What do you believe Bahrain can do to attract more international investors, and specifically Indian investors?

I am happy to see that Bahrain is doing a lot of media campaign and roadshows to attract international investors, going forward I would love to see more road shows, seminars and workshops being organized in India also to get support from Indian industrial houses to explore the investment opportunities in Bahrain.

What do you enjoy the most during your free time?

I love to read. Books, to me, are a gateway to a wider world, to knowledge and understanding. So despite my very busy schedule, I always make time for books. But nowadays, the most happiness I derive is when I spend my free time with my 10 grandchildren, there are no amount words can describe the sheer joy and pleasure and in fact some information and knowledge also I get when I interact with my grandchildren.

Can you detail some of the CSR initiatives by Lulu International Group?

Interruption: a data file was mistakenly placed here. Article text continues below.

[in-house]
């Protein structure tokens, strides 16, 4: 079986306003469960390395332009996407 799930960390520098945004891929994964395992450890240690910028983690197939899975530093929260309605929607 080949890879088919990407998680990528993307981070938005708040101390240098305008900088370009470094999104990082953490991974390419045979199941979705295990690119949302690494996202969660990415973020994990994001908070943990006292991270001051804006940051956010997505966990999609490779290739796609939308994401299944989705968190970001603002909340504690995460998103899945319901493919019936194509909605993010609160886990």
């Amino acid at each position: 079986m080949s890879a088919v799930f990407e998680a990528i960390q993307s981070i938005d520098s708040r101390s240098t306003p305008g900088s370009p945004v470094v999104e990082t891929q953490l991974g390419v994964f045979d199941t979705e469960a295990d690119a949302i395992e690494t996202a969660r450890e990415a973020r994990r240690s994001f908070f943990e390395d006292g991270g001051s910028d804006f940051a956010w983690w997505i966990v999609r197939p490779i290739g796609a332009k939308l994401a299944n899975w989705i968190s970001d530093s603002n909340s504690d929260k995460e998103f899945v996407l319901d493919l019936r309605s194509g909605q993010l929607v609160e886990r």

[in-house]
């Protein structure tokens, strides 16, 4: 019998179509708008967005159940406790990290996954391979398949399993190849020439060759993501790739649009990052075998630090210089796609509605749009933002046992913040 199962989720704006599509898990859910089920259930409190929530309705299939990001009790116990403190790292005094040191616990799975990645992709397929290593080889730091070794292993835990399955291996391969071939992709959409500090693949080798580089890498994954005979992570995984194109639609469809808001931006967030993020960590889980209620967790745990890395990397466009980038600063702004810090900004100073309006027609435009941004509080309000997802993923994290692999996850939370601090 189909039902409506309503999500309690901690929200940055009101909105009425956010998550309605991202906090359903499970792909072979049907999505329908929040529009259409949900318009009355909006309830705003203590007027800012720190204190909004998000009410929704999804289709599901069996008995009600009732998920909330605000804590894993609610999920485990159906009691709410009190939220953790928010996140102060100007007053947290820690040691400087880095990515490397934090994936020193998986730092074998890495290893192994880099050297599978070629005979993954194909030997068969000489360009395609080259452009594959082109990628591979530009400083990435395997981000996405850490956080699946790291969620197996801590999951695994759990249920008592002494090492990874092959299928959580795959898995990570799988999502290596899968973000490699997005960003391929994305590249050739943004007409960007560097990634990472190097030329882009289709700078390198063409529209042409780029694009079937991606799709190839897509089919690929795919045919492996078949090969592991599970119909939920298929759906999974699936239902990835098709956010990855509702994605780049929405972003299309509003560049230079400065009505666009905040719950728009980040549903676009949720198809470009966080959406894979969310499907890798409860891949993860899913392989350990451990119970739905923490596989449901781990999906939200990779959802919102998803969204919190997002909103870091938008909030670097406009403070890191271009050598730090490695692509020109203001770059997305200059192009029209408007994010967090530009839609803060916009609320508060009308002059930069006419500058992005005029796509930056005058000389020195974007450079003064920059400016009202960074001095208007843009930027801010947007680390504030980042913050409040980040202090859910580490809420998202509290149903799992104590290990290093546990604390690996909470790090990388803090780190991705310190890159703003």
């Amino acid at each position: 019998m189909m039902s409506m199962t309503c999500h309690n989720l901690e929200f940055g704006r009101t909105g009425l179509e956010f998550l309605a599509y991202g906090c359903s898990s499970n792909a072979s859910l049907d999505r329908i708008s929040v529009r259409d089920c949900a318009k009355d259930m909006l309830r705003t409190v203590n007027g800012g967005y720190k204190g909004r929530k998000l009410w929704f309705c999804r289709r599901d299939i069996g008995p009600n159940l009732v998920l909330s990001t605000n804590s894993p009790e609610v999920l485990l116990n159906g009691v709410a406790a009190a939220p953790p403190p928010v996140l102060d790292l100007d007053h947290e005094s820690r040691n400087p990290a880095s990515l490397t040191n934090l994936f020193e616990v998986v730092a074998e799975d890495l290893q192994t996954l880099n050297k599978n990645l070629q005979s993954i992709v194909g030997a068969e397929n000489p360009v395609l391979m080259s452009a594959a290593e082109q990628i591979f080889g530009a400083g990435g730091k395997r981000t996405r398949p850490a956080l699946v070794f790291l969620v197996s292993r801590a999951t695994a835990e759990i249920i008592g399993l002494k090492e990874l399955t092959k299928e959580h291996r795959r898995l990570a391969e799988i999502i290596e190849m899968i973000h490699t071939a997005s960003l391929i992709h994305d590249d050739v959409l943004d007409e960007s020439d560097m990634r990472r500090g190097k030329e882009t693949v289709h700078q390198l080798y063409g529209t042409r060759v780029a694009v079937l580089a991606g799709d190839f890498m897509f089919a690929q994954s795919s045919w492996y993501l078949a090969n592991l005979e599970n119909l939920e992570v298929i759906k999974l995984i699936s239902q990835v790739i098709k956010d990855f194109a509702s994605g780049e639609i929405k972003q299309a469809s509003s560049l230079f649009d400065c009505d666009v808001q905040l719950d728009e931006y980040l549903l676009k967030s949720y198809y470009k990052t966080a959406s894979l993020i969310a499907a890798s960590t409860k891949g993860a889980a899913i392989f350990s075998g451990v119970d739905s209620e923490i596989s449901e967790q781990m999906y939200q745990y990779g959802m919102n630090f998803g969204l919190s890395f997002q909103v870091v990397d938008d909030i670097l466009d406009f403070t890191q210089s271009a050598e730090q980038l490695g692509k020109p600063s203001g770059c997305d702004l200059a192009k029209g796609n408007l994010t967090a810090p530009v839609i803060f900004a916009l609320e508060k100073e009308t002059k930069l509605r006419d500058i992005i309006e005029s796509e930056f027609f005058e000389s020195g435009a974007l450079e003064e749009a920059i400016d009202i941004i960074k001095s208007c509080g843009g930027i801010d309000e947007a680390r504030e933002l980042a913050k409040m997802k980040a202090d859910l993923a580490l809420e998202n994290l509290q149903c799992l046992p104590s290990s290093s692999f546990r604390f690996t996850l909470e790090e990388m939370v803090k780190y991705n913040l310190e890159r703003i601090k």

Lulu Group believes in giving back to the community and in every country that we work in, we bind our CSR not just to charity but to the process of nation-building and community service.

In Bahrain, we work closely with strengthening the avenues of character-building for youth – I am honoured to personally contribute to HRH the Crown Prince’s International Scholarship Programme that gives bright Bahraini youth access to some of the greatest seats of learning around the world; Lulu is a regular supporter of the activities of the Royal Charity Organization (RCO) and we host youth from RCO for on-job training; we underwrite the summer camps for the orphans of RCO who get an immersive experience of character-building values and edutainment there.